Muslims pray at Colosseum, protesting against Rome mosque closures

October 21, 2016 1:21 PM EDT

Muslims hold Friday prayers in front of the Colosseum in Rome, Italy October 21, 2016, to protest against the closure of unlicensed mosques. REUTERS/Tony Gentile


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ROME (Reuters) - Hundreds of Muslims prayed next to Rome's Colosseum on Friday to protest against the closure of makeshift mosques, calling on city authorities to protect their religious rights.

Worshippers knelt on prayer mats and tarpaulin on the pavement meters away from the ancient amphitheatre. Some held placards reading "Peace" and "Open the mosques".

At least 1.6 million Muslims live in Italy but there are only a handful of mosques officially registered as such with the government.

Most worship takes place in houses and Islamic cultural centers - a development that some right-wing politicians have said makes them difficult to monitor, raising the risk of radicalization, particularly in the wake of militant attacks across Europe.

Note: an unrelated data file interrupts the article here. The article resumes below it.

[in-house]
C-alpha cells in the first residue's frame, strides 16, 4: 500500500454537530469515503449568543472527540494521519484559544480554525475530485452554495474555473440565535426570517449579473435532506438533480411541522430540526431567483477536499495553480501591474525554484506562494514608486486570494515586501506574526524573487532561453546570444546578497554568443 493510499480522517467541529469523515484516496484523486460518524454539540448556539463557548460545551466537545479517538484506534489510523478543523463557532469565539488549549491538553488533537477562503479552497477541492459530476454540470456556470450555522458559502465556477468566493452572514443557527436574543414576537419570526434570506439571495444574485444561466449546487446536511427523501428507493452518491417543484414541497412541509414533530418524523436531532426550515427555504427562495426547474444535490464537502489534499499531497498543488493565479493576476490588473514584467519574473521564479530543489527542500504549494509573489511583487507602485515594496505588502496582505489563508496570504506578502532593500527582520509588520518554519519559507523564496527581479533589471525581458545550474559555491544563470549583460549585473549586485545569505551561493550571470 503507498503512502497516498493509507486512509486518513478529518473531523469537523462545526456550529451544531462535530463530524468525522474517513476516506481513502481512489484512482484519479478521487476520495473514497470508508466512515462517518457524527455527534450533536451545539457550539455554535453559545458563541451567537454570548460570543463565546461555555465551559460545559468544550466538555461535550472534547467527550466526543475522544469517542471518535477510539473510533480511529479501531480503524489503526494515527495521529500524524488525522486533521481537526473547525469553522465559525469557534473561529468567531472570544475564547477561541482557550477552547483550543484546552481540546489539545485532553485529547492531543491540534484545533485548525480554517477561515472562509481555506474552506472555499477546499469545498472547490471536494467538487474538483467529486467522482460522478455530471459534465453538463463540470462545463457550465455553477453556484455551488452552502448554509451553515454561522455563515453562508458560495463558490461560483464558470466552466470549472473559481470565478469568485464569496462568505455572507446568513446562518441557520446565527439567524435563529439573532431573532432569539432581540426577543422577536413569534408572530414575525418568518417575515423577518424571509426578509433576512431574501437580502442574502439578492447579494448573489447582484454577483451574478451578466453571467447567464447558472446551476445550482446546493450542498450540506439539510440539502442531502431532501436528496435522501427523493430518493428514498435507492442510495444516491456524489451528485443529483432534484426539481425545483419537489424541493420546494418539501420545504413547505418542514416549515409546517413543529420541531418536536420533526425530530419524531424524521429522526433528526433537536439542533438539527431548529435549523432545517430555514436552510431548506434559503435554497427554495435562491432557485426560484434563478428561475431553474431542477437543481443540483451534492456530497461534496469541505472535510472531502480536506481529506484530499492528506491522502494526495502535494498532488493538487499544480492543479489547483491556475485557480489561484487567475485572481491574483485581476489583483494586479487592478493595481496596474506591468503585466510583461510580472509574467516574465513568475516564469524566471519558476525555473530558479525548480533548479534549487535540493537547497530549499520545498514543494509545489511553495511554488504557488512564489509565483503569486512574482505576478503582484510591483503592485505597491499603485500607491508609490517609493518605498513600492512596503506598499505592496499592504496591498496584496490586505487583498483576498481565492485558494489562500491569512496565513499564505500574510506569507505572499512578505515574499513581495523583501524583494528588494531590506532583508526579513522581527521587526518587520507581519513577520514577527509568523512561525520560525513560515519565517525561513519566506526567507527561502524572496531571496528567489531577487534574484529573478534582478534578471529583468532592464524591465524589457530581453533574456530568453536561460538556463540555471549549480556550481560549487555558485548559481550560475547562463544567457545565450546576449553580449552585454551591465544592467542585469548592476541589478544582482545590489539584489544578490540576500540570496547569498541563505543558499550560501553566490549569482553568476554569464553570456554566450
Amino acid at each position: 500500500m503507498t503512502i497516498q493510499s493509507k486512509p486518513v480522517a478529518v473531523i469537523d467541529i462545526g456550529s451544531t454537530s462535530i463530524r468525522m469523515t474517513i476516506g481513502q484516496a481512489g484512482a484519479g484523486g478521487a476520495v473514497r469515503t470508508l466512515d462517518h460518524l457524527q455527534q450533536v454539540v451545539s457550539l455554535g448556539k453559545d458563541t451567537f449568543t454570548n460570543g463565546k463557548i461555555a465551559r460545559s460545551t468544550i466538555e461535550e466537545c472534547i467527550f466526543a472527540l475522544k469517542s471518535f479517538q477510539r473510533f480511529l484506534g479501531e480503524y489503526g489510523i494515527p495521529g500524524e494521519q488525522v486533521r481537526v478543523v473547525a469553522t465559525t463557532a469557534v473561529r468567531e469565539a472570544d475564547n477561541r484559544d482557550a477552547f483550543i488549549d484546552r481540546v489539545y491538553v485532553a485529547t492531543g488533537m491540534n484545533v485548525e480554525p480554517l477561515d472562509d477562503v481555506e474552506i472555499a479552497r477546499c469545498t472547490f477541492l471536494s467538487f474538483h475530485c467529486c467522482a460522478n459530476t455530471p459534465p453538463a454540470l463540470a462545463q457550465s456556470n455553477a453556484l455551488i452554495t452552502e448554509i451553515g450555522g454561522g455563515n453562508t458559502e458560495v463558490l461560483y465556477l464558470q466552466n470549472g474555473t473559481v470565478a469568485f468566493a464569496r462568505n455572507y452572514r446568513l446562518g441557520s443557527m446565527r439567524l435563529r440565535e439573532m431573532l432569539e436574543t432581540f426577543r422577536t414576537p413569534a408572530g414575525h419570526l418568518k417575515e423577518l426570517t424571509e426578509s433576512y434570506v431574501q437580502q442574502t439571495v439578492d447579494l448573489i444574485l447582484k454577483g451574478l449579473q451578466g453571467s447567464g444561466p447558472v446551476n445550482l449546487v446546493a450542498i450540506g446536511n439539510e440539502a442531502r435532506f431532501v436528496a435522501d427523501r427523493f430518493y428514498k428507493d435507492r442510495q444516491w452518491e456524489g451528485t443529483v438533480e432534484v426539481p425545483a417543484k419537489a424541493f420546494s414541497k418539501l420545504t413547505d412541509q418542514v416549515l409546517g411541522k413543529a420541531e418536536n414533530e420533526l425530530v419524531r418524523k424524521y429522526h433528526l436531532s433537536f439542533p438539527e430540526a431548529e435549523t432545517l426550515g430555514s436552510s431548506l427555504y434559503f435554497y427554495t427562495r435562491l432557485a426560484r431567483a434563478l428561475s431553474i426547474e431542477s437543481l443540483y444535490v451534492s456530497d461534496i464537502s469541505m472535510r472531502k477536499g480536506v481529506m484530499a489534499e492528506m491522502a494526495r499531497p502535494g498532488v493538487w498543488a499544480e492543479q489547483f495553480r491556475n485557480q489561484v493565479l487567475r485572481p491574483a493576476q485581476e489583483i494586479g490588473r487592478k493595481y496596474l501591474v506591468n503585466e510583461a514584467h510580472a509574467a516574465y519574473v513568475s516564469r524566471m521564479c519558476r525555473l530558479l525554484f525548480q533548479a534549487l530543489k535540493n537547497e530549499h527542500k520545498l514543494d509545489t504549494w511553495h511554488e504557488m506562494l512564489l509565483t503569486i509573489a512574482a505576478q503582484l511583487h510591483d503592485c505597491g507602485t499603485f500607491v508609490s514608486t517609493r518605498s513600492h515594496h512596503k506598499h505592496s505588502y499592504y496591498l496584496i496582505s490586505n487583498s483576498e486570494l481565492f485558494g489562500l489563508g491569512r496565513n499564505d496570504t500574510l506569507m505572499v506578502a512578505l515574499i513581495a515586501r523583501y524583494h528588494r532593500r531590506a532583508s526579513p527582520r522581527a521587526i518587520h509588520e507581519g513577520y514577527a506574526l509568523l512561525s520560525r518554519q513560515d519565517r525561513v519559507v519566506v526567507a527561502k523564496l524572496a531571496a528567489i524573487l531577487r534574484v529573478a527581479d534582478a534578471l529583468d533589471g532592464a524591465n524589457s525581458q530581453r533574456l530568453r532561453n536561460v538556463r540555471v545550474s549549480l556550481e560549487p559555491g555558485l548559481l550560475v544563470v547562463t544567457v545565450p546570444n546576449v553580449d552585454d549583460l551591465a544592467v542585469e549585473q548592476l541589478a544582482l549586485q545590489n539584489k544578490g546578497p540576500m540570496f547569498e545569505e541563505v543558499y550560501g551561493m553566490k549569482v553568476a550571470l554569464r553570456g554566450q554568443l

Interior Minister Angelino Alfano said in August that "mini mosques in garages" should not be allowed.

The rights group that organized the demonstration, the Dhuumcatu Association, said police have closed three improvised mosques in Rome in recent months.

Attaching placards to a lamp post near the Colosseum, Sikdir Bulbul, a 41-year-old Bangladesh-born Italian citizen who has lived in Rome for 16 years, said the mosque he helped establish in 2012 had been shut down in September.

"Friday prayer is very important to us so today we have come to the Colosseum. Otherwise where else can we pray?" he said.

A spokesman at city hall had no immediate comment.

Right-wing Roman politician Giorgia Meloni of the Brothers of Italy party, who came third in a mayoral election this year, has called for Muslims to be obliged to pray in Italian.

The Dhuumcatu Association said there needed to be clearer rules on setting up mosques.

"We are sick of the criminalisation of our places of worship," it said on its Facebook page. "There are no relevant regulations, and we cannot invent solutions independently of the authorities."

(Reporting by Isla Binnie; Additional reporting by Gabriele Pileri; Editing by Andrew Heavens)



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